By Jamie Waggoner
Ever wondered why they have conventions in fun places where you’d like to take a vacation?
For example, a doctor convention in Hawaii. Think maybe those doctors are writing that business trip off on their taxes and may have some fun while they’re in Hawaii?
You may be onto something…but is it legal according to IRS to deduct travel expenses related to a vacation?
Primary Purpose of Trip
It’s important to first understand that we won’t have time in this brief blog post to get into all the “fine print” about deducting travel expenses. We are just here to give you some GENERAL information, not tax advice specific to your situation.
- The first thing you need to figure out, if you’re trying to deduct travel expenses for a vacation, is whether your travel meets the IRS requirement for the trip to be primarily for business purposes. The IRS (believe it or not) does not say you can’t have any vacation days on your trip, but if you’re looking to deduct expenses then the primary reason for the trip must be related to your work or business.
- In the case of that doctor convention in Hawaii, the existence of the convention helps those doctors to meet that requirement.
Justification & Substantiation
The next thing to realize is that you need to have justification and substantiation showing that the trip has a business purpose.
Records you should keep would include:
- Ticket to the conference
- Meal receipts showing who you dined with, what the business purpose was, and other IRS-required notations
- Anything else showing that you conducted business on the trip
Don’t expect the IRS to just take your word for it if you get audited. If you feel that your trip may be viewed as a vacation disguised as a business venture, then take care now to keep records showing the business purpose.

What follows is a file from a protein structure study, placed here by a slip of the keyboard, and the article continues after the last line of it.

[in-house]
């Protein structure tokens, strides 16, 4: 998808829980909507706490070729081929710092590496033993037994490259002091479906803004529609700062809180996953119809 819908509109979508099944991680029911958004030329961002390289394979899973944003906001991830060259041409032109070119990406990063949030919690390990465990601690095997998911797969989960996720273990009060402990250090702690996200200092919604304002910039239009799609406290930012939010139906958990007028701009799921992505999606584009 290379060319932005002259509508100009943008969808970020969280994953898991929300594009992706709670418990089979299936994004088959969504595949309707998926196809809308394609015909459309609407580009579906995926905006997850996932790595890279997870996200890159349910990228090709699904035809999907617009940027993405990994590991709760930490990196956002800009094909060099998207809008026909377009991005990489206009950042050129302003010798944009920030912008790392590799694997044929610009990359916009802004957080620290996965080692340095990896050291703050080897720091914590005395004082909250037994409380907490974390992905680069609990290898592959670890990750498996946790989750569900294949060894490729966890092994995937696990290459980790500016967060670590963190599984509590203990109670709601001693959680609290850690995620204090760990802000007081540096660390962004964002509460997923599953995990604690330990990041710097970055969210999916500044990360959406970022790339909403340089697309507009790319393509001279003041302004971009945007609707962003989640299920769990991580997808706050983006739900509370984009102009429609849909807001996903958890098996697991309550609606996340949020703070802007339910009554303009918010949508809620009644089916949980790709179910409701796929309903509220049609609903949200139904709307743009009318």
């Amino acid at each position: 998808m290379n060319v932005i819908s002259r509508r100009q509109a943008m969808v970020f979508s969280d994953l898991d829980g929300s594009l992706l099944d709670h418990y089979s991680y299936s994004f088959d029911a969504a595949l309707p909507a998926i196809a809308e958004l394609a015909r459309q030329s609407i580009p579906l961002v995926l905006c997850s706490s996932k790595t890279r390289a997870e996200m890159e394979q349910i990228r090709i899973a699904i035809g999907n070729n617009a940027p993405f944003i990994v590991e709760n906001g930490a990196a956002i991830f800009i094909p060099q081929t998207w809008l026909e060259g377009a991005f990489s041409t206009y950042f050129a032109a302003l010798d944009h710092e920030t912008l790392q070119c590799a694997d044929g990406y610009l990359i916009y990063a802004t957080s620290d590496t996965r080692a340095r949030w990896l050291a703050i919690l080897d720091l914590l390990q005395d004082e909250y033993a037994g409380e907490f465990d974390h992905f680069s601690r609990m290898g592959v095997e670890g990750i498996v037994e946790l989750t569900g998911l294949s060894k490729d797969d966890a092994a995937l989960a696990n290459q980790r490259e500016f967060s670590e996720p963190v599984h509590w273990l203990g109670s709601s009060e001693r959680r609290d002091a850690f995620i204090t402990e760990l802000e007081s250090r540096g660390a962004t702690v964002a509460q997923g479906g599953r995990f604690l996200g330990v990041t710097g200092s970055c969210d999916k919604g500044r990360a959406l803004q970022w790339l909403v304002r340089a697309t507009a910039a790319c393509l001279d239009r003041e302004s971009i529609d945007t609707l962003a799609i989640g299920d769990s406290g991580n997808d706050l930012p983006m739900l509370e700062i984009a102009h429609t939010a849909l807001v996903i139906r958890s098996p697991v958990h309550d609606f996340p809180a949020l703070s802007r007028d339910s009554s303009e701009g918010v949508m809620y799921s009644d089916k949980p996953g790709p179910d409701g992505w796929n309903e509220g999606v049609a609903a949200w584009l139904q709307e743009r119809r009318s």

Business Done, Time to Play
Many times a trip will be part business and part personal. The IRS actually provides rules for how that trip should be handled.
If the primary reason you’re traveling is for pleasure, then you can’t write off any expenses.
If you have a big business trip to Hawaii, for instance, and you bring the family, that time spent can be written off during your business meetings. But once the business is done and you stay longer just having fun with the family, no problem, but you can’t write off the hotel and meals for those “play days.” You also can’t write off the travel for your family (unless they’re working in your business in a legitimate capacity).
Be fair to the IRS and the IRS will be fair to you, that’s kind of the idea here, there’s nothing wrong with being crafty but if it feels wrong it probably is wrong…
To learn more about taxes, try our Tax Deductions for Beginners course–it’s free. Or jump into any of our other online tax courses and let’s figure out how much money you can save yourself by knowing the secrets of the tax code. You might find it hard to believe but people who take our inexpensive online tax courses often end up saving many thousands of dollars from the strategies they discover…just keep in mind, don’t abuse the privilege, use this information responsibly!
About the writer:
Jamie Waggoner is a Communication Major at University of North Carolina-Wilmington (UNCW). Jamie’s favorite course at the moment is Integrated Marketing, which shows how smart companies use storytelling and word-of-mouth to develop authentic and compelling relationships with their customers and the general public. Jamie did not realize when she accepted an internship at Pronto Tax School that she would become a tax expert, but hey, life is full of surprises and that’s a good thing.